Tag Archives: AHA 2012

Geeks Bearing Gifts: New Tools for the Humanities

Transdisciplinary Collaboration Is Key to Keeping the Past Alive

annual meeting sessionWe saw the future, and it works, was the message of panelists at presidential session 67, “The Future Is Here: Pioneers Discuss the Future of Digital Humanities,” chaired by outgoing AHA President Anthony Grafton, and a part of the series on digital methods in research and teaching in history. But we have to be wary, the speakers warned—not only can we not assume that the lights will stay on, but we also have to collaborate across disciplines if historians want to continue to explore the past.

Turning Your Dissertation into a Book

“Make every word tell,” advised panelist and Loyola University professor Tim Gilfoyle, quoting Strunk & White at yesterday’s AHA session on “Turning Your Dissertation into a Book” at the 126th annual meeting. Compression and concision—prune, prune, and prune some more—were the panel’s watchwords. Though, as more than one careful listener pointed out, that advice floated in tension with its seeming opposite: that in the transformation from dissertation to book, our subjects must be more widely contextualized. How, asked a member of the large and intent audience, can we both tighten our manuscripts and broaden them?

Saturday Overview – 126th Annual Meeting

AHA annual meeting in ChicagoAttend the AHA Business Meeting today from 4:45–6:00 p.m. in the Sheraton, Chicago Ballroom X at the 126th annual meeting to hear reports from members of the AHA’s Council, divisions, and committees.

Read on for more about today’s sessions, films, and receptions at the 126th annual meeting.

Locations and Times
Below are the Saturday hours for various annual meeting areas. Find the complete overview of location hours for this week, as well as hotel floorplans, online.

  • Registration, Sheraton, River Exhibition Hall B, 8:30 a.m.–4:00 p.m.

Digital Humanities: A Hands-On Workshop

Digital Humanities Workshop Patrick Murray-JohnSmall groups quickly formed around the presenters at the Digital Humanities: A Hands-On Workshop at the 126th annual meeting this morning. Set up like a high tech poster session, the layout of computers with large screens set up around the perimeter of a Sheraton ballroom allowed for spontaneous conversation, an easy flow of questions, and quick demonstrations.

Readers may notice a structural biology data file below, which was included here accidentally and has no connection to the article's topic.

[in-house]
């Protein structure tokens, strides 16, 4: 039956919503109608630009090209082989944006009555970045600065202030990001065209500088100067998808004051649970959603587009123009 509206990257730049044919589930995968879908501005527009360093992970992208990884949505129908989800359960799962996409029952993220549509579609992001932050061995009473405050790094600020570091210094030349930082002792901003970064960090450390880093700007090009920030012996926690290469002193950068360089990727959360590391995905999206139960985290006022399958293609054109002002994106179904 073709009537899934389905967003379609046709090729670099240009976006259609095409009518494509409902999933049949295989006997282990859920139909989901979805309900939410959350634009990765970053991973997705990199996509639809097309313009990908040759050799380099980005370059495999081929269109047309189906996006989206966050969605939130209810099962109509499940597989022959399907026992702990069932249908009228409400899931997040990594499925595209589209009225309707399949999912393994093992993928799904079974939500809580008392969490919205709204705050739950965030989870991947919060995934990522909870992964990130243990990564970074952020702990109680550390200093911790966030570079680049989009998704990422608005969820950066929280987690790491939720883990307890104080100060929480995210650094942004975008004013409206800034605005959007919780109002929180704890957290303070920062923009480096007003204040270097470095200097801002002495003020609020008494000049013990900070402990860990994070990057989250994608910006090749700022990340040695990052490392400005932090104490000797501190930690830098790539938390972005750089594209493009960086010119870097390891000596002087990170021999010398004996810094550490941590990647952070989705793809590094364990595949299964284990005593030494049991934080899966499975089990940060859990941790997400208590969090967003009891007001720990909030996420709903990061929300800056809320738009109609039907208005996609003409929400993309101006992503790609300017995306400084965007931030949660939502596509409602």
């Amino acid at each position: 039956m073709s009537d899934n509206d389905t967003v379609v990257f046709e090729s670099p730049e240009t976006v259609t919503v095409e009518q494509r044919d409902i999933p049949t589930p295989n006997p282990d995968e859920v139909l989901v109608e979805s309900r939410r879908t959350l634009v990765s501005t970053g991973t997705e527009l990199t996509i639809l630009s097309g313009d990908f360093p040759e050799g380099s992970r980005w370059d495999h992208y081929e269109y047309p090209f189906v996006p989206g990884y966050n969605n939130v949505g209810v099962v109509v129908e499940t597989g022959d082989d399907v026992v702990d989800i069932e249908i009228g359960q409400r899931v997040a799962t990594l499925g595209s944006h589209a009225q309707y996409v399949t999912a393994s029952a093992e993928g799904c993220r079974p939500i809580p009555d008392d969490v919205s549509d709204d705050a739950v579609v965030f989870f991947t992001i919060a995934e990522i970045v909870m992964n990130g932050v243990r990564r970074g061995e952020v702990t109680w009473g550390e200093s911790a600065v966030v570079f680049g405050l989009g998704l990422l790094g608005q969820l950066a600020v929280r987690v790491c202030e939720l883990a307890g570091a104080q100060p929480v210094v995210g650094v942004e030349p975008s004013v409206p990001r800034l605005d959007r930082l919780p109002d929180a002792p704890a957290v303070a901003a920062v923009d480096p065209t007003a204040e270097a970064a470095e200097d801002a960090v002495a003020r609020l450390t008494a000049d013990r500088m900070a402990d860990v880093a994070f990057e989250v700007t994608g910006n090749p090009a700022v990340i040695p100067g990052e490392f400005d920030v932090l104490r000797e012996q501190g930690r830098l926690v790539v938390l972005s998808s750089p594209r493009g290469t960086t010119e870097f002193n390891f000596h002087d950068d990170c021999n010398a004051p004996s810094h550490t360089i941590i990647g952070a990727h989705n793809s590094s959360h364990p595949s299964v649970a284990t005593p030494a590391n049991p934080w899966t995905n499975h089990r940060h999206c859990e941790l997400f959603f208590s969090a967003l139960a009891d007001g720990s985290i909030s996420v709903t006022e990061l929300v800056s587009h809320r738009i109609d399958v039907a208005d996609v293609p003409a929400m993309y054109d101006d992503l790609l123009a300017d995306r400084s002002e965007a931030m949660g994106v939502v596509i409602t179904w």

Jeffrey McClurken presented on “Teaching with Social Media,” sharing his experiences with using Facebook, Twitter, and blogging in the classroom. Those interested in using social media to teach should check out the links and resources in McClurken’s presentation page online.

An Undergraduate’s Perspective of the 126th Annual Meeting: Day One

Editor’s Note: The AHA welcomes Scott Nielson, who will be sharing his perspective as an undergraduate attending the annual meeting through a series of posts here on AHA Today. Nielson is a senior at BYU, interested in 20th century American history.

Rather than attend my first week of class at Brigham Young University, I elected to visit the annual AHA conference for my first time—I arrived Thursday late afternoon and made it to a portion of the plenary session entitled How to Write a History of Information.

U.S. State Archives and Government Information Secrecy: Access and Historical Research

annual meeting sessionSince at least the Reagan administration, Social Security has been likened to the “third rail” in American politics: the issue no one will touch for fear of being singed. The metaphor was invoked yesterday by Carl Ashley—a historian at the Department of State and a panelist at AHA session 31, “U.S. State Archives and Government Information Secrecy”—to capture the feeling in his office about a very different issue: WikiLeaks. His comparison drew a chuckle but little else: despite the panel’s suggestive name, and the presence of current and former members of the CIA, the mood in the room was mellow and agreeable.

Opening of the 126th Annual Meeting: A History of Information

Plenary session 126th annual meeting American Historical AssociationLast evening’s Opening of the 126th Annual Meeting featured the plenary session “How to Write a History of Information: A Session in Honor of Peter Burke,” a detailed look at information networks, collecting information in archives, and the origins of the terms “data” and “information.”

Ann M. Blair opened the plenary, explaining that the panelists would collectively address “the digital revolution we live through today.” She then called to the podium the first speaker of the night, Paula Findlen.

Friday Overview – 126th Annual Meeting

AHA annual meeting in ChicagoToday’s main event at the 126th annual meeting is the General Meeting (8:30–10:30 p.m., Sheraton, Chicago Ballroom VI), featuring Anthony Grafton’s presidential address and the presentation of the recipients of the AHA’s 2011 prizes and awards, including the eighth Theodore Roosevelt-Woodrow Wilson Public Service Award to Associate Justice Sandra Day O’Connor (accepted on her behalf by Judge Diane P. Wood).

Read on for a roundup of sessions, open forums, and films taking place today at the 126th annual meeting.

Locations and Hours
Below are the Friday hours for various annual meeting areas.